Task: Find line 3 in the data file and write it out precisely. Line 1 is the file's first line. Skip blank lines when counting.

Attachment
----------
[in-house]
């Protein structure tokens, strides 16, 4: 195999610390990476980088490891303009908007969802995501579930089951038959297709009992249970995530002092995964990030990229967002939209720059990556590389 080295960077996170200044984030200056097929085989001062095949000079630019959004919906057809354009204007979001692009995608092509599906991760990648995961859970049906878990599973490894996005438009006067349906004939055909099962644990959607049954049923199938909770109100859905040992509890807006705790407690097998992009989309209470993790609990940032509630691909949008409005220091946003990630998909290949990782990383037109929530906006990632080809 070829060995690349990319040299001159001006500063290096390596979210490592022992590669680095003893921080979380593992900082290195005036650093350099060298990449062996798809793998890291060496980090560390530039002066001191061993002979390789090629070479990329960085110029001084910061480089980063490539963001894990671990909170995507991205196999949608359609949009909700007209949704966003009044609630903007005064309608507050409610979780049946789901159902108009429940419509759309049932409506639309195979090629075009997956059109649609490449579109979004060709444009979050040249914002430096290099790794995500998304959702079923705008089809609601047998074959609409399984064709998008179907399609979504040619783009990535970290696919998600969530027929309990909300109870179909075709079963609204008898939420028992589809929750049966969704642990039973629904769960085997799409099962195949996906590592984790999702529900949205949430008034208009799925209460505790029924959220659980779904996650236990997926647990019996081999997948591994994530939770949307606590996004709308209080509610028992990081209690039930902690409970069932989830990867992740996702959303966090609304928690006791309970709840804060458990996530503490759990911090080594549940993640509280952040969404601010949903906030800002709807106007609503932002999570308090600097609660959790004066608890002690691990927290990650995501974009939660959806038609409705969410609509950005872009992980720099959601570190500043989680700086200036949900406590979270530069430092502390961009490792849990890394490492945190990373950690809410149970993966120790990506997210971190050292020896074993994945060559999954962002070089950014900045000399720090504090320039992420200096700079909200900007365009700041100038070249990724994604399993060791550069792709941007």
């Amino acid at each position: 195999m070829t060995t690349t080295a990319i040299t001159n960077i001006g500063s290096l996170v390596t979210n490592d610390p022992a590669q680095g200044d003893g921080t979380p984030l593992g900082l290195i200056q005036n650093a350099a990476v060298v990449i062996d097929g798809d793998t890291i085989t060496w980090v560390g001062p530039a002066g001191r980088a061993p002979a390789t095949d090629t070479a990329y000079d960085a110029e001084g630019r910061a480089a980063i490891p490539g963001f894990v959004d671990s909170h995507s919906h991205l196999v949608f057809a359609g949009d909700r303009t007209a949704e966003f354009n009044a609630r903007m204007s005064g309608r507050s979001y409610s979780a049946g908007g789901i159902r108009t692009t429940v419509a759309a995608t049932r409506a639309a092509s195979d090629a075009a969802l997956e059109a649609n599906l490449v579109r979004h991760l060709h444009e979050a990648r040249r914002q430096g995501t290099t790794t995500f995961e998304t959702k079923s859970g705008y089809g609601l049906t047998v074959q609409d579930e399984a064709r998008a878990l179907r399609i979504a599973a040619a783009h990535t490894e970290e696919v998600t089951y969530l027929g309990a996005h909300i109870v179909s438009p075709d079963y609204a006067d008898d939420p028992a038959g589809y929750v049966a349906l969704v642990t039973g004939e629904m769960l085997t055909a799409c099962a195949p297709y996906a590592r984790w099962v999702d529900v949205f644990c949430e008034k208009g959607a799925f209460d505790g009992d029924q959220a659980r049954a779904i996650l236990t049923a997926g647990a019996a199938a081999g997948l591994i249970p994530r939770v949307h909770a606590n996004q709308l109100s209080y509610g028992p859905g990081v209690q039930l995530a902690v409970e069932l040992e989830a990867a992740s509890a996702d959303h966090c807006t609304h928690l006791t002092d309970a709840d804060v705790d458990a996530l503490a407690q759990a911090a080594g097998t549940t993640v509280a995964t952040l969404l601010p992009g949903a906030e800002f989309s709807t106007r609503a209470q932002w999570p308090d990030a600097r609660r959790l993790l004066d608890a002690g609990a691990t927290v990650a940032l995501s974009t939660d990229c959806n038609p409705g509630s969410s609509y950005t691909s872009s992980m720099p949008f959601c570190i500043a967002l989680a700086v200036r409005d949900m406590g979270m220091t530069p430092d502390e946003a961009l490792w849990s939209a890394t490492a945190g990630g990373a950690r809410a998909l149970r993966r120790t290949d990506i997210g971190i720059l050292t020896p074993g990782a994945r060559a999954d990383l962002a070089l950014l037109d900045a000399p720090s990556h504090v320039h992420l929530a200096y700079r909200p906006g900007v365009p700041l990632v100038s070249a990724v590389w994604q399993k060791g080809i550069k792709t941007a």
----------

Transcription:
């Amino acid at each position: 195999m070829t060995t690349t080295a990319i040299t001159n960077i001006g500063s290096l996170v390596t979210n490592d610390p022992a590669q680095g200044d003893g921080t979380p984030l593992g900082l290195i200056q005036n650093a350099a990476v060298v990449i062996d097929g798809d793998t890291i085989t060496w980090v560390g001062p530039a002066g001191r980088a061993p002979a390789t095949d090629t070479a990329y000079d960085a110029e001084g630019r910061a480089a980063i490891p490539g963001f894990v959004d671990s909170h995507s919906h991205l196999v949608f057809a359609g949009d909700r303009t007209a949704e966003f354009n009044a609630r903007m204007s005064g309608r507050s979001y409610s979780a049946g908007g789901i159902r108009t692009t429940v419509a759309a995608t049932r409506a639309a092509s195979d090629a075009a969802l997956e059109a649609n599906l490449v579109r979004h991760l060709h444009e979050a990648r040249r914002q430096g995501t290099t790794t995500f995961e998304t959702k079923s859970g705008y089809g609601l049906t047998v074959q609409d579930e399984a064709r998008a878990l179907r399609i979504a599973a040619a783009h990535t490894e970290e696919v998600t089951y969530l027929g309990a996005h909300i109870v179909s438009p075709d079963y609204a006067d008898d939420p028992a038959g589809y929750v049966a349906l969704v642990t039973g004939e629904m769960l085997t055909a799409c099962a195949p297709y996906a590592r984790w099962v999702d529900v949205f644990c949430e008034k208009g959607a799925f209460d505790g009992d029924q959220a659980r049954a779904i996650l236990t049923a997926g647990a019996a199938a081999g997948l591994i249970p994530r939770v949307h909770a606590n996004q709308l109100s209080y509610g028992p859905g990081v209690q039930l995530a902690v409970e069932l040992e989830a990867a992740s509890a996702d959303h966090c807006t609304h928690l006791t002092d309970a709840d804060v705790d458990a996530l503490a407690q759990a911090a080594g097998t549940t993640v509280a995964t952040l969404l601010p992009g949903a906030e800002f989309s709807t106007r609503a209470q932002w999570p308090d990030a600097r609660r959790l993790l004066d608890a002690g609990a691990t927290v990650a940032l995501s974009t939660d990229c959806n038609p409705g509630s969410s609509y950005t691909s872009s992980m720099p949008f959601c570190i500043a967002l989680a700086v200036r409005d949900m406590g979270m220091t530069p430092d502390e946003a961009l490792w849990s939209a890394t490492a945190g990630g990373a950690r809410a998909l149970r993966r120790t290949d990506i997210g971190i720059l050292t020896p074993g990782a994945r060559a999954d990383l962002a070089l950014l037109d900045a000399p720090s990556h504090v320039h992420l929530a200096y700079r909200p906006g900007v365009p700041l990632v100038s070249a990724v590389w994604q399993k060791g080809i550069k792709t941007a």